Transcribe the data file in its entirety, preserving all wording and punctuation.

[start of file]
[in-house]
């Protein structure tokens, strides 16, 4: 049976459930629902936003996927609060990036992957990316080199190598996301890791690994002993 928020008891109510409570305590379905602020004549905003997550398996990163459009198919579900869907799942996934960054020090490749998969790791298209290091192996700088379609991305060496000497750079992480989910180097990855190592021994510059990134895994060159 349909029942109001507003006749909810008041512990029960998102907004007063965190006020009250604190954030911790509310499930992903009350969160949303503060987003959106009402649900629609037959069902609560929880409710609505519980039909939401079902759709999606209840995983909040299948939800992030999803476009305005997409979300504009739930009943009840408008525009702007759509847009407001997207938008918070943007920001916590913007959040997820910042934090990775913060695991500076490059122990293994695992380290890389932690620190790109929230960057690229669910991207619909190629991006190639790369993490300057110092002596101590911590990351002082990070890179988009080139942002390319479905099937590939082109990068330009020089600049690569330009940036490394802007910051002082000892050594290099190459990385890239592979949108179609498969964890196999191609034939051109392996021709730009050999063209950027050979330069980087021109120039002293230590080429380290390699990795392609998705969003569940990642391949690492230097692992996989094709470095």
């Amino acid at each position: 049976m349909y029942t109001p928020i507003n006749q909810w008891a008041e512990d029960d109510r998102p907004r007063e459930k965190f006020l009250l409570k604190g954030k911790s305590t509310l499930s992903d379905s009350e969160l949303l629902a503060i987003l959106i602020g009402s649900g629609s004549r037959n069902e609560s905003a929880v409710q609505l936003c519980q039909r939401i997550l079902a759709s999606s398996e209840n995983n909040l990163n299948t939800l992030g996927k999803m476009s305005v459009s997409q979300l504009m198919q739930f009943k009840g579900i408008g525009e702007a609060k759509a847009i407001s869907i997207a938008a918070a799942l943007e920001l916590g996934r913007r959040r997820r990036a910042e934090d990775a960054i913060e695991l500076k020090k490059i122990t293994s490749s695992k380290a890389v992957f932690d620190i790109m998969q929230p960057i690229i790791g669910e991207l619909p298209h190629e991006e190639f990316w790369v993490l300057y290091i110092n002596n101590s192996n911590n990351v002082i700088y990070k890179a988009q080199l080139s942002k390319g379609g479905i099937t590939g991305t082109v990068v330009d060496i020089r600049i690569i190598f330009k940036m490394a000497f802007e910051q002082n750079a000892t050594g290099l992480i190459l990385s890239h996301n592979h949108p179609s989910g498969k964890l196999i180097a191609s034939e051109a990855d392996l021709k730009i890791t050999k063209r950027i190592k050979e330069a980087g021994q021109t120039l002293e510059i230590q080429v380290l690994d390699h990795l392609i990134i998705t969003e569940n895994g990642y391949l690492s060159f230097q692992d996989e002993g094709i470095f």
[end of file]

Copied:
[in-house]
């Protein structure tokens, strides 16, 4: 049976459930629902936003996927609060990036992957990316080199190598996301890791690994002993 928020008891109510409570305590379905602020004549905003997550398996990163459009198919579900869907799942996934960054020090490749998969790791298209290091192996700088379609991305060496000497750079992480989910180097990855190592021994510059990134895994060159 349909029942109001507003006749909810008041512990029960998102907004007063965190006020009250604190954030911790509310499930992903009350969160949303503060987003959106009402649900629609037959069902609560929880409710609505519980039909939401079902759709999606209840995983909040299948939800992030999803476009305005997409979300504009739930009943009840408008525009702007759509847009407001997207938008918070943007920001916590913007959040997820910042934090990775913060695991500076490059122990293994695992380290890389932690620190790109929230960057690229669910991207619909190629991006190639790369993490300057110092002596101590911590990351002082990070890179988009080139942002390319479905099937590939082109990068330009020089600049690569330009940036490394802007910051002082000892050594290099190459990385890239592979949108179609498969964890196999191609034939051109392996021709730009050999063209950027050979330069980087021109120039002293230590080429380290390699990795392609998705969003569940990642391949690492230097692992996989094709470095």
């Amino acid at each position: 049976m349909y029942t109001p928020i507003n006749q909810w008891a008041e512990d029960d109510r998102p907004r007063e459930k965190f006020l009250l409570k604190g954030k911790s305590t509310l499930s992903d379905s009350e969160l949303l629902a503060i987003l959106i602020g009402s649900g629609s004549r037959n069902e609560s905003a929880v409710q609505l936003c519980q039909r939401i997550l079902a759709s999606s398996e209840n995983n909040l990163n299948t939800l992030g996927k999803m476009s305005v459009s997409q979300l504009m198919q739930f009943k009840g579900i408008g525009e702007a609060k759509a847009i407001s869907i997207a938008a918070a799942l943007e920001l916590g996934r913007r959040r997820r990036a910042e934090d990775a960054i913060e695991l500076k020090k490059i122990t293994s490749s695992k380290a890389v992957f932690d620190i790109m998969q929230p960057i690229i790791g669910e991207l619909p298209h190629e991006e190639f990316w790369v993490l300057y290091i110092n002596n101590s192996n911590n990351v002082i700088y990070k890179a988009q080199l080139s942002k390319g379609g479905i099937t590939g991305t082109v990068v330009d060496i020089r600049i690569i190598f330009k940036m490394a000497f802007e910051q002082n750079a000892t050594g290099l992480i190459l990385s890239h996301n592979h949108p179609s989910g498969k964890l196999i180097a191609s034939e051109a990855d392996l021709k730009i890791t050999k063209r950027i190592k050979e330069a980087g021994q021109t120039l002293e510059i230590q080429v380290l690994d390699h990795l392609i990134i998705t969003e569940n895994g990642y391949l690492s060159f230097q692992d996989e002993g094709i470095f």